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dc.contributor.authorByamugisha, Roberteng
dc.contributor.authorTylleskär, Thorkildeng
dc.contributor.authorKagawa, Mike N.eng
dc.contributor.authorOnyango, Sauleng
dc.contributor.authorKaramagi, Charles A. S.eng
dc.contributor.authorTumwine, James K.eng
dc.identifier.citationBMC Health Services Research 10:290en_US
dc.description.abstractBackground The burden of mother-to-child transmission of HIV in Uganda is high. The aim of this paper is to describe the experience of the first 7 years of the prevention of mother- to- child transmission of HIV (PMTCT) programme in Mbale Regional Hospital, Eastern Uganda, with particular reference to the lessons learnt in changing from voluntary counselling and testing (VCT) to routine counselling and testing (RCT) for HIV testing in antenatal services. Methods The study was a retrospective analysis of the PMTCT records of Mbale Regional Referral Hospital, Uganda, from May 2002 to April 2009. The data on HIV testing of pregnant women and their male partners was extracted from the reports and registers using a standardized data extraction form, and data was analysed using descriptive statistics. Permission to conduct the study was obtained from School of Medicine, Makerere University College of Health Sciences; Uganda National Council of Science and Technology, and Mbale Hospital. Results A total of 54 429 new antenatal (ANC) attendees and 469 male-partners accessed antenatal services at Mbale Regional Referral Hospital. There was a sustained, significant increase in HIV testing among new ANC attendees from 22% during the VCT period to 88% during the RCT period (p = 0.002), while among male partners, HIV testing increased from 88% to 100% (p = 0.010) However, the overall number of male partners who tested for HIV remained very low despite the change from VCT to RCT approach in HIV testing. Conclusions Routine offer of antenatal HIV testing dramatically increased HIV testing in pregnant women and their partners in Uganda. Our findings call for further strengthening of the policy for routine HIV testing in antenatal clinics. Our study also showed that male partner HIV testing in antenatal clinics is low and this area needs further work through research and innovative interventions in order to improve male partner involvement.en_US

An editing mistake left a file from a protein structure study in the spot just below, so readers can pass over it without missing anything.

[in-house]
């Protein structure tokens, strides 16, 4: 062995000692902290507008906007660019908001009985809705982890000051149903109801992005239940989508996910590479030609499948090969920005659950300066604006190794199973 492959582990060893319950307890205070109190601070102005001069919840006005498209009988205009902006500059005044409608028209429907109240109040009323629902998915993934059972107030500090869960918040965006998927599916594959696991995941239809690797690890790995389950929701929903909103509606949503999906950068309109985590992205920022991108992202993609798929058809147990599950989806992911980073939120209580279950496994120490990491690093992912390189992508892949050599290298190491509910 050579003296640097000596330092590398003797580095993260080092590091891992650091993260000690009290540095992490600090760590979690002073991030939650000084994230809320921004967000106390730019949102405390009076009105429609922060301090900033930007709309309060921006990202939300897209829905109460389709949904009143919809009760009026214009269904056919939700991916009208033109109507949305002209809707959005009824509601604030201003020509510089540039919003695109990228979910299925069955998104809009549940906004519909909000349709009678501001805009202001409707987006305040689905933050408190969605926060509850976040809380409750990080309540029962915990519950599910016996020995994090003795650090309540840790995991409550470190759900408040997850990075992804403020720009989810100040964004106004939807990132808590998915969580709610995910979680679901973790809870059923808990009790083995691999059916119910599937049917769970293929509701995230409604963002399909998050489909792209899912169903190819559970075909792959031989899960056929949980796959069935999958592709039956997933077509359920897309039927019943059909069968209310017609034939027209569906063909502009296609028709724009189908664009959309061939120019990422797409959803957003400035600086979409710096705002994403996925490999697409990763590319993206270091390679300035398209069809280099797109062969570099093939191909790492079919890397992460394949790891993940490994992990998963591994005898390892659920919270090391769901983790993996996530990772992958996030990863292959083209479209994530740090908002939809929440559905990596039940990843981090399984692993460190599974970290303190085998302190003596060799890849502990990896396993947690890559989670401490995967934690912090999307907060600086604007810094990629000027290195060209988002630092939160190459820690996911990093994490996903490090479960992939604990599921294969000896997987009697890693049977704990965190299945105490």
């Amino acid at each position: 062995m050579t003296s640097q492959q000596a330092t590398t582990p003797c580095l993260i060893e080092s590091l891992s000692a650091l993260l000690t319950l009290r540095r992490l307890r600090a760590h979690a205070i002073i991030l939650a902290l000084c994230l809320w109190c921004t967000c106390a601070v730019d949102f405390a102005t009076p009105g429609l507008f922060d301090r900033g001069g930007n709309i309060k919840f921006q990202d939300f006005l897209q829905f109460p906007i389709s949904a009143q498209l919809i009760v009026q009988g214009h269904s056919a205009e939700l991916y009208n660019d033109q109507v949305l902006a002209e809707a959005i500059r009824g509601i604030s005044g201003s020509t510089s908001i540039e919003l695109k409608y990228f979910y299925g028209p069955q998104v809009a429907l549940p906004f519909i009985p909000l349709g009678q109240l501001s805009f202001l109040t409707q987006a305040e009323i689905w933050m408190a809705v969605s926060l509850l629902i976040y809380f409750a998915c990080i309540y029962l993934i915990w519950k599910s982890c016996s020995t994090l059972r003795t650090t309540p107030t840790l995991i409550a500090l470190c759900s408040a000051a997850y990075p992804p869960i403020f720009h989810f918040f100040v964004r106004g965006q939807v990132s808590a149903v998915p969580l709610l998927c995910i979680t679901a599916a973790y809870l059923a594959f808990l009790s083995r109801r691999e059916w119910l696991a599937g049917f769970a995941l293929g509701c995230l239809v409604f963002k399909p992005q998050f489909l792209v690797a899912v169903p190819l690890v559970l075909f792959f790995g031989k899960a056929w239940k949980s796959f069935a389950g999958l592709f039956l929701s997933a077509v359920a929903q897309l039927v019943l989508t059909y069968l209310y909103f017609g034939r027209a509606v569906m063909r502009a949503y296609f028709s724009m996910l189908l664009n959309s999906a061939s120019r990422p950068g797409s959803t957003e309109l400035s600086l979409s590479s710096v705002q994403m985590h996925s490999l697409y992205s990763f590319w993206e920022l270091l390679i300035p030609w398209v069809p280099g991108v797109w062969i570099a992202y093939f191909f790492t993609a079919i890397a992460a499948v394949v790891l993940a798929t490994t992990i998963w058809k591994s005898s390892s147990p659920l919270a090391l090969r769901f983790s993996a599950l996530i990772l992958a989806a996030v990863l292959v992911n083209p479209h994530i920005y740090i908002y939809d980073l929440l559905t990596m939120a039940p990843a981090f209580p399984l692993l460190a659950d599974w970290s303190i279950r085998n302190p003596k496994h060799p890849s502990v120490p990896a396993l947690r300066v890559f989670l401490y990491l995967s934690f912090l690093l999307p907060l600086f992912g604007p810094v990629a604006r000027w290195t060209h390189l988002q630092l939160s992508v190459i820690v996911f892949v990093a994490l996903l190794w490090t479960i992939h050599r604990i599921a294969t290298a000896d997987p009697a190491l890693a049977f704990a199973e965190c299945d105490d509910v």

dc.publisherBioMed Centraleng
dc.relation.ispartof<a href="" target="blank">The prevention of mother-to-child transmission of HIV programme in Eastern Uganda. Men’s involvement in a changing HIV testing policy context</a>eng
dc.rightsAttribution CC BYeng
dc.titleDramatic and sustained increase in HIV-testing rates among antenatal attendees in Eastern Uganda after a policy change from voluntary counselling and testing to routine counselling and testing for HIV: a retrospective analysis of hospital records, 2002-2009eng
dc.typePeer reviewedeng
dc.typeJournal articleeng
dc.subject.nsiVDP::Medical disciplines: 700eng
dc.rights.holderCopyright 2010 Byamugisha et al; licensee BioMed Central Ltd.
dc.rights.holderByamugisha et al.eng
bora.peerreviewedPeer reviewedeng

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